A global team of Rutgers’ scientists has developed a urine diagnostic test that can detect a tuberculosis infection in a highly efficient and quick manner, mainly in people who are infected with HIV.
More Details about the Tuberculosis Diagnosis Studies
TB is one of most common infectious diseases occurring all over the world, and is a prime cause of death among people who are affected with HIV. Most TB deaths can be prevented with early diagnosis and treatment. To facilitate this prevention, a team from the Rutgers New Jersey Medical School that includes Abraham Pinter, a professor in the Department of Medicine and the Public Health Institute at the School, studied the possibility of introducing an easy test for diagnosis of the disease.
According to Pinter, a promising TB diagnostic test was developed many years ago that detected a glycolipid antigen called lipoarabinomannan (LAM) in urine samples belonging to actively infected patients. This test operated in a lateral flow platform, which was similar to the action of a dipstick used for pregnancy tests. Urine samples were used mainly as they are easily accessible and highly suitable for such study. However, this test had limited sensitivity and gave positive results only in a small fraction of very sick patients who are co-infected with HIV.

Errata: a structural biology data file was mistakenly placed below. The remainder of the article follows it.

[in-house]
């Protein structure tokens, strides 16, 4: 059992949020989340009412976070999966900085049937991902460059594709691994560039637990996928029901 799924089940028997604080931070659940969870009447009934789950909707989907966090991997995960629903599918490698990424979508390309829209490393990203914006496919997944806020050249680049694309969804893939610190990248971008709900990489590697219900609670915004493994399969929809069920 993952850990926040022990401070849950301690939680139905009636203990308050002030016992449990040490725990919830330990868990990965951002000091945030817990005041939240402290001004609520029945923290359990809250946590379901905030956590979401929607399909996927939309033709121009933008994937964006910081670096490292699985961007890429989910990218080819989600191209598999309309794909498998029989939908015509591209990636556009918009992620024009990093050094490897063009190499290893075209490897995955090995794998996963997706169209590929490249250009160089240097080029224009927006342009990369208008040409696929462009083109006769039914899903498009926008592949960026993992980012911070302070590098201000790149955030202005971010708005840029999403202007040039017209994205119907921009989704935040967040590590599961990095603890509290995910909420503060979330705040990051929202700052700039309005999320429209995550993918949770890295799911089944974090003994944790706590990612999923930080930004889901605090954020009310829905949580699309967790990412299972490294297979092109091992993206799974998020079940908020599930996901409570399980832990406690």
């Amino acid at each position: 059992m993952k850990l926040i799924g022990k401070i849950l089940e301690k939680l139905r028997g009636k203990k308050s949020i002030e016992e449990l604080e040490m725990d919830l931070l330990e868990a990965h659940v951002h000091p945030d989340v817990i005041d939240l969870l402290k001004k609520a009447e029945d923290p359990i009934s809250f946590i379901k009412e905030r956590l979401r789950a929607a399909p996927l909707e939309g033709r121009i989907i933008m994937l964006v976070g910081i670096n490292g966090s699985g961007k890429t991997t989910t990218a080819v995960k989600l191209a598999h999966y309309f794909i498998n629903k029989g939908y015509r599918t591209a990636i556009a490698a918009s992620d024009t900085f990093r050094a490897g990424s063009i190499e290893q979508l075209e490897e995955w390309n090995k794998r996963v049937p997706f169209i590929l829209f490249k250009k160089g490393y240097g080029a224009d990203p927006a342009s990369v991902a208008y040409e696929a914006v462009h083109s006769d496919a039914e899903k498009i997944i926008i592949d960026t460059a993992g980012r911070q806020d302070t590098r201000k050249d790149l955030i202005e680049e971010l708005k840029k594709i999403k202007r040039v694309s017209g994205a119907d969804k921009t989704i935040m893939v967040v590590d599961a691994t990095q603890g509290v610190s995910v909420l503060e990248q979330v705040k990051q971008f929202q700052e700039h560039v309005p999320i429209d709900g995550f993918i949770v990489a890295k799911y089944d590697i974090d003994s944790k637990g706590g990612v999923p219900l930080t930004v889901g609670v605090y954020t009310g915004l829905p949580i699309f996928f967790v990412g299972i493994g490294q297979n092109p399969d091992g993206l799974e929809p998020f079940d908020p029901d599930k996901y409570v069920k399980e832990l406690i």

To serve as a replacement, scientists from the Rutgers Medical School developed a new assay that was considerably more sensitive than the previous one. The new assay consisted of a key monoclonal antibody component that was isolated from infected patients. This antibody strongly recognized the form of LAM present in urine samples derived from patients.
The findings were announced at a United Nations meeting on TB held on September 26, 2018. According to Pinter, by performing this test in a larger number of patients, the institute hopes to prove its utility in identifying new cases of infection, thereby hopefully reducing mortality rates.